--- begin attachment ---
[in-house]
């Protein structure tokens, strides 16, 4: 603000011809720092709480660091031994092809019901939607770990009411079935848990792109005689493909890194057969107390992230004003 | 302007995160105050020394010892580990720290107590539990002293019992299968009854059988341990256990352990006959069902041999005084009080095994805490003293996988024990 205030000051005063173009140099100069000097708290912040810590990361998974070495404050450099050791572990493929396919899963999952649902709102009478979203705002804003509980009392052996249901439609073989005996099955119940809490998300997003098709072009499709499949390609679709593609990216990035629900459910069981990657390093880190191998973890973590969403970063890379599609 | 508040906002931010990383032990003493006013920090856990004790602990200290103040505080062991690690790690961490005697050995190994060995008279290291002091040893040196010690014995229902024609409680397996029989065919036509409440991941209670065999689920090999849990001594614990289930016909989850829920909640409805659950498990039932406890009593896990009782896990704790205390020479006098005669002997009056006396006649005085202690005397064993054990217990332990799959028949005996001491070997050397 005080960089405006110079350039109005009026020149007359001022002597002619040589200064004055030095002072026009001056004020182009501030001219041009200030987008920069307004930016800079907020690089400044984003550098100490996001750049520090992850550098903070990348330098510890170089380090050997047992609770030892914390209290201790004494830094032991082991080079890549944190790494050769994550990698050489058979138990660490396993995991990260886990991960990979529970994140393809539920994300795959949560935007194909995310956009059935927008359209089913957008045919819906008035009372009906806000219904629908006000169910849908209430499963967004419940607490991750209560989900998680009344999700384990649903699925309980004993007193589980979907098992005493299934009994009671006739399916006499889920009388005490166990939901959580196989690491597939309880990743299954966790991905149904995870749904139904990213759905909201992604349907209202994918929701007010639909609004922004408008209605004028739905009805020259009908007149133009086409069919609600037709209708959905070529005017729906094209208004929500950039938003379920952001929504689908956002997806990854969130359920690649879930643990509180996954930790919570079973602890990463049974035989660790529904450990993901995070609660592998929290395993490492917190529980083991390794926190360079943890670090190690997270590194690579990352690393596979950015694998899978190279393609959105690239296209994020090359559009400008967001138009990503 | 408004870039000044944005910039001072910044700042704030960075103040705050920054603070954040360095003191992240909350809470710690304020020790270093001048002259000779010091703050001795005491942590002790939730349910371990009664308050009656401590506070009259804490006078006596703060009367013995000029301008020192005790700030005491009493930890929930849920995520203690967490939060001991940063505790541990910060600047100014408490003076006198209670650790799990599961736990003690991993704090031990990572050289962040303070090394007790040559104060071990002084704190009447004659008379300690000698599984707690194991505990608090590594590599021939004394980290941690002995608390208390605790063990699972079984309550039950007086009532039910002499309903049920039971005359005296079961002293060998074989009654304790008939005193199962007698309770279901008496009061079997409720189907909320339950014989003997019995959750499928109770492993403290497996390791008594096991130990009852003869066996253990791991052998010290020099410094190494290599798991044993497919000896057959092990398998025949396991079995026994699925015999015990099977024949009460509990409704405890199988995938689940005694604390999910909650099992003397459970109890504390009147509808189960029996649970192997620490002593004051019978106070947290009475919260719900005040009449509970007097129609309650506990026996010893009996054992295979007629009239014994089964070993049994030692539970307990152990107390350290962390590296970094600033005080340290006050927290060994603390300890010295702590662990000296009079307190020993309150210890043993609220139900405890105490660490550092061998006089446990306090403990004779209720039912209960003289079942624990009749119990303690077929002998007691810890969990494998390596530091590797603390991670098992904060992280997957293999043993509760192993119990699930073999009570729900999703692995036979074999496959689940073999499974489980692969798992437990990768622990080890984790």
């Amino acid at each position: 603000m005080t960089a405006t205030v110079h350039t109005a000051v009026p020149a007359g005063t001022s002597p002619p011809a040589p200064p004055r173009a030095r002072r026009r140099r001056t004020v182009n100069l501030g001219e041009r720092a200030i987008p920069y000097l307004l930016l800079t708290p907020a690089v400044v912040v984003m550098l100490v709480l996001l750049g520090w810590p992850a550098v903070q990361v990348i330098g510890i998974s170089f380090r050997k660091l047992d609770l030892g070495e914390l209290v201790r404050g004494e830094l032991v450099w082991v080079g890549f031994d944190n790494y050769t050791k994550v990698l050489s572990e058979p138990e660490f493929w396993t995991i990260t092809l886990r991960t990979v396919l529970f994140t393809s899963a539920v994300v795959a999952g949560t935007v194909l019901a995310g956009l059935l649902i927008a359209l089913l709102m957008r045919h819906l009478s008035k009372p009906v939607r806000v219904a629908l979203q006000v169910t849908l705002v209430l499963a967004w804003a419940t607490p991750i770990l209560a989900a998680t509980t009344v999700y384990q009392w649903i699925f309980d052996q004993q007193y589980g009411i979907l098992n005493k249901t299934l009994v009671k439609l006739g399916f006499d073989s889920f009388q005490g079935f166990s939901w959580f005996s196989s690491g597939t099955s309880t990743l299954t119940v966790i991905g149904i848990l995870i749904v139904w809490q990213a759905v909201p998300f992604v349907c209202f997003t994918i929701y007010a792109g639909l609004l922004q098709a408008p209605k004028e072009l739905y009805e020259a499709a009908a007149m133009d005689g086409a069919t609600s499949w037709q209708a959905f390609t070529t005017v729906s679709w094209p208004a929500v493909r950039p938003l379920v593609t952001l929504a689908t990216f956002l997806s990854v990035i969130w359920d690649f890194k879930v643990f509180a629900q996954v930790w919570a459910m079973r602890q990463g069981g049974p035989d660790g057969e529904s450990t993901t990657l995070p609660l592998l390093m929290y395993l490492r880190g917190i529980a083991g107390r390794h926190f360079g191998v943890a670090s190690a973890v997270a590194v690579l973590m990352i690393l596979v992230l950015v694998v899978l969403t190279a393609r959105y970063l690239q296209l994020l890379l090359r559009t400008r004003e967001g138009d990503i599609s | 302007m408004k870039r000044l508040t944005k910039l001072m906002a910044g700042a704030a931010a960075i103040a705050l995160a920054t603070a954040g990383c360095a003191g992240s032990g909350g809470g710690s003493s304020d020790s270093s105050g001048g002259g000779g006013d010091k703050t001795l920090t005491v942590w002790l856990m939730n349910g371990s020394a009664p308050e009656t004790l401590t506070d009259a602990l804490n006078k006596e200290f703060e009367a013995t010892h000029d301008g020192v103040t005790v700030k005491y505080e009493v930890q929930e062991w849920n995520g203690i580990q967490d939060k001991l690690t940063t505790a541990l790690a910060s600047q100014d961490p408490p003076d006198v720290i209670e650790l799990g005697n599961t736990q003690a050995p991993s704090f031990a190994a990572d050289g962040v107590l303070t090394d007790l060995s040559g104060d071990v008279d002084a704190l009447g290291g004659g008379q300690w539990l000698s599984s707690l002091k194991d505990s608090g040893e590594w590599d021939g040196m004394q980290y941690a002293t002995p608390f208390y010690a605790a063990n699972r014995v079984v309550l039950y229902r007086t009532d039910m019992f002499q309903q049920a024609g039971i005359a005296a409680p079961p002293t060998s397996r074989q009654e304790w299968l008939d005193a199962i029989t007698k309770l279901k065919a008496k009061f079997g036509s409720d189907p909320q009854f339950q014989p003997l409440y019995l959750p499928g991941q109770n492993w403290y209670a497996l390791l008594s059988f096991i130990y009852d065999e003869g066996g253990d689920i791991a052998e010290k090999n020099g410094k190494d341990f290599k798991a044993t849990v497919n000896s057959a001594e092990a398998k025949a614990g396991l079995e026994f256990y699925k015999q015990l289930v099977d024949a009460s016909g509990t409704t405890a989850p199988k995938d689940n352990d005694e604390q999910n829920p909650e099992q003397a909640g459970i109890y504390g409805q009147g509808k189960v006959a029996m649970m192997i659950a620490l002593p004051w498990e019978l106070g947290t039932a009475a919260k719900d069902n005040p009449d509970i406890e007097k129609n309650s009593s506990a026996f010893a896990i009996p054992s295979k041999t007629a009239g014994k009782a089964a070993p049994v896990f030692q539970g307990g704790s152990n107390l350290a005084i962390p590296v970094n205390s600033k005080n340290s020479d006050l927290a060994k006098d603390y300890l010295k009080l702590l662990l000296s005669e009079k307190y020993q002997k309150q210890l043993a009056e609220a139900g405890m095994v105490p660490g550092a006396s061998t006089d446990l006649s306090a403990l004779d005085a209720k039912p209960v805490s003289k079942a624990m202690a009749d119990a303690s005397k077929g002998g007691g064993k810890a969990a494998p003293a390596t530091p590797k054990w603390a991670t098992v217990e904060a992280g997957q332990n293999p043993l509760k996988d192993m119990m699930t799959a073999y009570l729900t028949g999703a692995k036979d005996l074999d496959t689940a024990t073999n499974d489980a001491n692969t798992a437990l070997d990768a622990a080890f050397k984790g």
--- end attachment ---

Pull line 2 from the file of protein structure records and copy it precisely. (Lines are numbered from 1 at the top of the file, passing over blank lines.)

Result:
């Protein structure tokens, strides 16, 4: 603000011809720092709480660091031994092809019901939607770990009411079935848990792109005689493909890194057969107390992230004003 | 302007995160105050020394010892580990720290107590539990002293019992299968009854059988341990256990352990006959069902041999005084009080095994805490003293996988024990 205030000051005063173009140099100069000097708290912040810590990361998974070495404050450099050791572990493929396919899963999952649902709102009478979203705002804003509980009392052996249901439609073989005996099955119940809490998300997003098709072009499709499949390609679709593609990216990035629900459910069981990657390093880190191998973890973590969403970063890379599609 | 508040906002931010990383032990003493006013920090856990004790602990200290103040505080062991690690790690961490005697050995190994060995008279290291002091040893040196010690014995229902024609409680397996029989065919036509409440991941209670065999689920090999849990001594614990289930016909989850829920909640409805659950498990039932406890009593896990009782896990704790205390020479006098005669002997009056006396006649005085202690005397064993054990217990332990799959028949005996001491070997050397 005080960089405006110079350039109005009026020149007359001022002597002619040589200064004055030095002072026009001056004020182009501030001219041009200030987008920069307004930016800079907020690089400044984003550098100490996001750049520090992850550098903070990348330098510890170089380090050997047992609770030892914390209290201790004494830094032991082991080079890549944190790494050769994550990698050489058979138990660490396993995991990260886990991960990979529970994140393809539920994300795959949560935007194909995310956009059935927008359209089913957008045919819906008035009372009906806000219904629908006000169910849908209430499963967004419940607490991750209560989900998680009344999700384990649903699925309980004993007193589980979907098992005493299934009994009671006739399916006499889920009388005490166990939901959580196989690491597939309880990743299954966790991905149904995870749904139904990213759905909201992604349907209202994918929701007010639909609004922004408008209605004028739905009805020259009908007149133009086409069919609600037709209708959905070529005017729906094209208004929500950039938003379920952001929504689908956002997806990854969130359920690649879930643990509180996954930790919570079973602890990463049974035989660790529904450990993901995070609660592998929290395993490492917190529980083991390794926190360079943890670090190690997270590194690579990352690393596979950015694998899978190279393609959105690239296209994020090359559009400008967001138009990503 | 408004870039000044944005910039001072910044700042704030960075103040705050920054603070954040360095003191992240909350809470710690304020020790270093001048002259000779010091703050001795005491942590002790939730349910371990009664308050009656401590506070009259804490006078006596703060009367013995000029301008020192005790700030005491009493930890929930849920995520203690967490939060001991940063505790541990910060600047100014408490003076006198209670650790799990599961736990003690991993704090031990990572050289962040303070090394007790040559104060071990002084704190009447004659008379300690000698599984707690194991505990608090590594590599021939004394980290941690002995608390208390605790063990699972079984309550039950007086009532039910002499309903049920039971005359005296079961002293060998074989009654304790008939005193199962007698309770279901008496009061079997409720189907909320339950014989003997019995959750499928109770492993403290497996390791008594096991130990009852003869066996253990791991052998010290020099410094190494290599798991044993497919000896057959092990398998025949396991079995026994699925015999015990099977024949009460509990409704405890199988995938689940005694604390999910909650099992003397459970109890504390009147509808189960029996649970192997620490002593004051019978106070947290009475919260719900005040009449509970007097129609309650506990026996010893009996054992295979007629009239014994089964070993049994030692539970307990152990107390350290962390590296970094600033005080340290006050927290060994603390300890010295702590662990000296009079307190020993309150210890043993609220139900405890105490660490550092061998006089446990306090403990004779209720039912209960003289079942624990009749119990303690077929002998007691810890969990494998390596530091590797603390991670098992904060992280997957293999043993509760192993119990699930073999009570729900999703692995036979074999496959689940073999499974489980692969798992437990990768622990080890984790």